cs 765 1 the age of infinite storage n.
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  1. CS 7651. The AgeofInfinite Storage Section 1 # 1

  2. 1. The AgeofInfinite Storagehas begun Many of us have enough money in our pockets right now to buy all the storage we will be able to fill for the next 5 years. So having the storage capacity is no longer a problem. Managing it is a problem (especially when the volume gets large). How much data is there? Section 1 # 2

  3. Googi 10100 . . . Yotta 1024 Zetta 1021 Exa 1018 Peta 1015 Tera 1012 Giga 109 Mega 106 Kilo 103 • Tera Bytes (TBs) are Here • 1 TB costs < 1k$ to buy • 1 TB may cost ~ 300k$/year to own • Management and curation are the expensive part • Searching 1 TB takes hours • I’m Terrified byTeraBytes • I’m Petrified by PetaBytes We are here • I’m completely Exafied by ExaBytes • I’m too old to ever be Zettafied by ZettaBytes, but you may be in your lifetime. • You may be Yottafied by YottaBytes. • You may not be Googified byGoogiBytes, but the next generation may be? Section 1 # 3

  4. Yotta Zetta Exa Peta Tera Giga Mega Kilo Section 1 # 4 How much information is there? Everything! Recorded • Soon everything can be recorded and indexed. • Most of it will never be seen by humans. • Data summarization, trend detection, anomaly detection, data mining, are key technologies All Books MultiMedia All books (words) .Movie A Photo A Book 10-24 Yocto, 10-21 zepto, 10-18 atto, 10-15 femto, 10-12 pico, 10-9 nano, 10-6 micro, 10-3 milli

  5. First Disk, in 1956 • IBM 305 RAMAC • 4 MB • 50 24” disks • 1200 rpm (revolutions per minute) • 100 milli-seconds (ms) access time • 35k$/year to rent • Included computer & accounting software(tubes not transistors) 7th Grade C.S. lab Tech. Section 1 # 5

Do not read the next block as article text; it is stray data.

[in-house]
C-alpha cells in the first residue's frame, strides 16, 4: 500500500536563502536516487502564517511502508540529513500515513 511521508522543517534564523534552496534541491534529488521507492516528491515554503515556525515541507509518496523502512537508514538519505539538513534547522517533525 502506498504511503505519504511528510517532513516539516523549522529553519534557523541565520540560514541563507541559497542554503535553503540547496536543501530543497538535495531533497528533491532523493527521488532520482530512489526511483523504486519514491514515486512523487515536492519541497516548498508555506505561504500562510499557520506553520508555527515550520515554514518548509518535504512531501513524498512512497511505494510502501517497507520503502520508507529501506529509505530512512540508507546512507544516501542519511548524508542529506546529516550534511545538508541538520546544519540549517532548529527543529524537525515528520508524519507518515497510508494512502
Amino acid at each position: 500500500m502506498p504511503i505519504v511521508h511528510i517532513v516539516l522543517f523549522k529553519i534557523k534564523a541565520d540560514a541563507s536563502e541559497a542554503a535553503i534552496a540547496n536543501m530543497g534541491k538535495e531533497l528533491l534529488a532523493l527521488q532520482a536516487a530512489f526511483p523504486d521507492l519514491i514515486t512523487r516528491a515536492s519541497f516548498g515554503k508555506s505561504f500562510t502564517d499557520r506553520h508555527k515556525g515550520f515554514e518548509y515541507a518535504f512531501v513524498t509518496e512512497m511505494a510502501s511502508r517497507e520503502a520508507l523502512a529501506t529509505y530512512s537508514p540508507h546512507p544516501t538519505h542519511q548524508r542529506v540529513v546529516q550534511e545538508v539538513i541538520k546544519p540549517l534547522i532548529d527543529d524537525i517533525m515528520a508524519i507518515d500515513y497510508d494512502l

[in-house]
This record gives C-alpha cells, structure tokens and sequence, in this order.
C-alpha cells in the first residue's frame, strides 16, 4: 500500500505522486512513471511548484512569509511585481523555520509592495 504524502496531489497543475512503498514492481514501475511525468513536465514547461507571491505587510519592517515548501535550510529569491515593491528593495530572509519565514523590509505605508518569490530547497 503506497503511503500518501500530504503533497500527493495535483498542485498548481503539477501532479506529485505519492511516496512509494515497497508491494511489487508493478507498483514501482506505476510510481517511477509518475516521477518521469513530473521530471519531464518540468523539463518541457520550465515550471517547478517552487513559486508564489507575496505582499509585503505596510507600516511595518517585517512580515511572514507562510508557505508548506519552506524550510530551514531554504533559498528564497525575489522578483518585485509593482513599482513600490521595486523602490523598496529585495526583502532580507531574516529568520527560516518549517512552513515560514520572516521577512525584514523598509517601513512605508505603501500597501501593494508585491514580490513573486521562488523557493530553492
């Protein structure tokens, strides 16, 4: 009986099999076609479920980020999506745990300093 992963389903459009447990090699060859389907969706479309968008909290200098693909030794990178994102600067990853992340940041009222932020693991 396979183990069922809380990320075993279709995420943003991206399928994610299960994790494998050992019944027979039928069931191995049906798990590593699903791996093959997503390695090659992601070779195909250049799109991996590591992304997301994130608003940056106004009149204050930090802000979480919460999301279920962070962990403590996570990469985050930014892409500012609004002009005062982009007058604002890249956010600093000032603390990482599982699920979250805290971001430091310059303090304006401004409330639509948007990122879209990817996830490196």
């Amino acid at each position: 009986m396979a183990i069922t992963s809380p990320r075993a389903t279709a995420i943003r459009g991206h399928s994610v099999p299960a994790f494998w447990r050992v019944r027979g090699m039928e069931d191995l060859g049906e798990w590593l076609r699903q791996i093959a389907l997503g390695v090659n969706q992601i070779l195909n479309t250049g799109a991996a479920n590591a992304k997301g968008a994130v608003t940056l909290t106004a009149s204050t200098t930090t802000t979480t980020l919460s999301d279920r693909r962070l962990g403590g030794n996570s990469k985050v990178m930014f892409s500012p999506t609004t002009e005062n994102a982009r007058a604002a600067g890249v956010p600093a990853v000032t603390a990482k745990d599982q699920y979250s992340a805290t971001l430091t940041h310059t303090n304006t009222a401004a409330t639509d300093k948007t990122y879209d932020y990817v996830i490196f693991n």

6. 10 years later 30 MB 1.6 meters Section 1 # 6

  7. Kilo Mega Giga Tera Peta Exa Zetta Yotta Disk Evolution Section 1 # 8

  8. MemexAs We May Think, Vannevar Bush, 1945 “A memex is a device in which an individual stores all his books, records, and communications, and which is mechanized so that it may be consulted with exceeding speed and flexibility” “yet if the user inserted 5000 pages of material a day it would take him hundreds of years to fill the repository, so that he can enter material freely” Section 1 # 9

  9. Can you fill a terabyte in a year? Section 1 # 10

  10. On a Personal Terabyte,How Will We Find Anything? • Need Queries, Indexing, Data Mining, Scalability, Replication… • If you don’t use a DBMS, you will implement one of your own! • Need for Data Mining, Machine Learning is more important then ever! Of the digital data in existence today, • 80% is personal/individual • 20% is Corporate/Governmental DBMS Section 1 # 11

  11. I made up these Name! Projected data sizes are overrunning our ability to name their orders of magnitude! We’re awash with data! • Network data: • 100 terabytes ~ 1014 Bytes • US EROS Data Center archives Earth Observing System (near Soiux Falls SD) Remotely Sensed satellite and aerial imagery data • 15 petabytes ~ 1016 Bytes • National Virtual Observatory (aggregated astronomical data) • 10 exabytes ~ 1019 Bytes • Sensor data from sensors (including Micro & Nano -sensor networks) • 10 zettabytes ~ 1022 Bytes • WWW (and other text collections) • 10 yottabytes by 2020 ~ 1025 Bytes • Genomic/Proteomic/Metabolomic data (microarrays, genechips, genome sequences) • 10 gazillabytes by 2030 ~ 1028 Bytes? • Stock Market prediction data (prices + all the above?) • 10 supragazillabytes by 2040 ~ 1031 Bytes? Useful information must be teased out of these large volumes of raw data. AND these are some of the 1/5th of Corporate or Governmental data collections. The other 4/5ths of data sets are personnel! Section 1 # 12

  12. Parkinson’s Law(for data) • Data expands to fill available storage • Disk-storage version of Moore’s Law • Available storage doubles every 9 months! • How do we get the information we need from the massive volumes of data we will have? • Querying (for the information we know is there) • Data mining (for answers to questions we don't know to ask precisely • Moore’s Law with respect to processor performance seems to be over (processor performance doubles every x months…). Note that the processors we find in our computers today are the same (or less powerful) as the ones we found a few years ago. That’s because that technology seems to have reached a limit (minaturizing). Now the directions is to put multiple processor on the same chip or die (e.g. Itel Nehalem has 16 or more) and to use other types of processor (such as General Purpose Graphics Processor, GP-GPUs) to increase performance. Main memory sizes are shoot up. What does that mean for database systems? Section 3 # 13

  13. Section 3 # 1 Thank you.